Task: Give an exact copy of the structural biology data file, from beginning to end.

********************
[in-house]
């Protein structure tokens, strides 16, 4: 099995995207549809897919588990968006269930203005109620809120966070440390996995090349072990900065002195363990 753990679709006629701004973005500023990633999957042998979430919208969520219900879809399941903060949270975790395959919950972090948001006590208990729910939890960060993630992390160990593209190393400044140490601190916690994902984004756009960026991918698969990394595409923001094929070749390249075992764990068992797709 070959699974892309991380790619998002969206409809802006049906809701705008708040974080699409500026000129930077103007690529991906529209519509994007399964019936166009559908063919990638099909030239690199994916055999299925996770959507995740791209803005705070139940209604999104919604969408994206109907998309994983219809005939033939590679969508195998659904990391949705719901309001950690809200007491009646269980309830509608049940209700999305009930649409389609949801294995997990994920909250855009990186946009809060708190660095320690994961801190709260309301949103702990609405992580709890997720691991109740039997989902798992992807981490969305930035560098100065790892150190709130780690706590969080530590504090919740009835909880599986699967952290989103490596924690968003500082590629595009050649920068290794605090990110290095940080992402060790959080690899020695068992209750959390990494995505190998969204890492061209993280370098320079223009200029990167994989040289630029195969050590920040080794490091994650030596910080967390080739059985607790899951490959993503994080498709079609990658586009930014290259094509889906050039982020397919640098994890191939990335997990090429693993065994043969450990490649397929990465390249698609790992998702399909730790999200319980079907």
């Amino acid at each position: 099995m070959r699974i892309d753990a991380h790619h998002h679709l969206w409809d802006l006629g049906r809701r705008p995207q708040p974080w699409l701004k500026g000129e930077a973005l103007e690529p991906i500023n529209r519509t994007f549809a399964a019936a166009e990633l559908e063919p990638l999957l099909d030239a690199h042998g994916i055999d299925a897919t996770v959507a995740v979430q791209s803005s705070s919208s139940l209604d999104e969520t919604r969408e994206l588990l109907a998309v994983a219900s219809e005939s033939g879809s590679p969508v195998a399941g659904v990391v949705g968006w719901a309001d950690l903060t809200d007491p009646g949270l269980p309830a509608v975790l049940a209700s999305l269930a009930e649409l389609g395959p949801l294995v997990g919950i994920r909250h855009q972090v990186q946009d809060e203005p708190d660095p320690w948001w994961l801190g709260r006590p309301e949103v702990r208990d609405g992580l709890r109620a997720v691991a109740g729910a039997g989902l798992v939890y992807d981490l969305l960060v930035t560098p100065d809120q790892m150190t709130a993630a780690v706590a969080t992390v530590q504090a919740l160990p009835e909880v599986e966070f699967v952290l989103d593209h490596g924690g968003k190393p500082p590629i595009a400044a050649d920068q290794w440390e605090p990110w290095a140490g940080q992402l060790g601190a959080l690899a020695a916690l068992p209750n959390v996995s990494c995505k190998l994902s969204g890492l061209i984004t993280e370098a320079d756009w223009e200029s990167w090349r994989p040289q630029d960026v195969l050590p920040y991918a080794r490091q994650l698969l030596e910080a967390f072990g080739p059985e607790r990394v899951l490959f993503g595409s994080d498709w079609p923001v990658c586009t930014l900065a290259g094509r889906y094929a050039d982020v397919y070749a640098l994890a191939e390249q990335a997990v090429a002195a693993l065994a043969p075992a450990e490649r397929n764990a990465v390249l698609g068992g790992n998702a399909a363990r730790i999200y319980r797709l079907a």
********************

[in-house]
């Protein structure tokens, strides 16, 4: 099995995207549809897919588990968006269930203005109620809120966070440390996995090349072990900065002195363990 753990679709006629701004973005500023990633999957042998979430919208969520219900879809399941903060949270975790395959919950972090948001006590208990729910939890960060993630992390160990593209190393400044140490601190916690994902984004756009960026991918698969990394595409923001094929070749390249075992764990068992797709 070959699974892309991380790619998002969206409809802006049906809701705008708040974080699409500026000129930077103007690529991906529209519509994007399964019936166009559908063919990638099909030239690199994916055999299925996770959507995740791209803005705070139940209604999104919604969408994206109907998309994983219809005939033939590679969508195998659904990391949705719901309001950690809200007491009646269980309830509608049940209700999305009930649409389609949801294995997990994920909250855009990186946009809060708190660095320690994961801190709260309301949103702990609405992580709890997720691991109740039997989902798992992807981490969305930035560098100065790892150190709130780690706590969080530590504090919740009835909880599986699967952290989103490596924690968003500082590629595009050649920068290794605090990110290095940080992402060790959080690899020695068992209750959390990494995505190998969204890492061209993280370098320079223009200029990167994989040289630029195969050590920040080794490091994650030596910080967390080739059985607790899951490959993503994080498709079609990658586009930014290259094509889906050039982020397919640098994890191939990335997990090429693993065994043969450990490649397929990465390249698609790992998702399909730790999200319980079907």
């Amino acid at each position: 099995m070959r699974i892309d753990a991380h790619h998002h679709l969206w409809d802006l006629g049906r809701r705008p995207q708040p974080w699409l701004k500026g000129e930077a973005l103007e690529p991906i500023n529209r519509t994007f549809a399964a019936a166009e990633l559908e063919p990638l999957l099909d030239a690199h042998g994916i055999d299925a897919t996770v959507a995740v979430q791209s803005s705070s919208s139940l209604d999104e969520t919604r969408e994206l588990l109907a998309v994983a219900s219809e005939s033939g879809s590679p969508v195998a399941g659904v990391v949705g968006w719901a309001d950690l903060t809200d007491p009646g949270l269980p309830a509608v975790l049940a209700s999305l269930a009930e649409l389609g395959p949801l294995v997990g919950i994920r909250h855009q972090v990186q946009d809060e203005p708190d660095p320690w948001w994961l801190g709260r006590p309301e949103v702990r208990d609405g992580l709890r109620a997720v691991a109740g729910a039997g989902l798992v939890y992807d981490l969305l960060v930035t560098p100065d809120q790892m150190t709130a993630a780690v706590a969080t992390v530590q504090a919740l160990p009835e909880v599986e966070f699967v952290l989103d593209h490596g924690g968003k190393p500082p590629i595009a400044a050649d920068q290794w440390e605090p990110w290095a140490g940080q992402l060790g601190a959080l690899a020695a916690l068992p209750n959390v996995s990494c995505k190998l994902s969204g890492l061209i984004t993280e370098a320079d756009w223009e200029s990167w090349r994989p040289q630029d960026v195969l050590p920040y991918a080794r490091q994650l698969l030596e910080a967390f072990g080739p059985e607790r990394v899951l490959f993503g595409s994080d498709w079609p923001v990658c586009t930014l900065a290259g094509r889906y094929a050039d982020v397919y070749a640098l994890a191939e390249q990335a997990v090429a002195a693993l065994a043969p075992a450990e490649r397929n764990a990465v390249l698609g068992g790992n998702a399909a363990r730790i999200y319980r797709l079907a």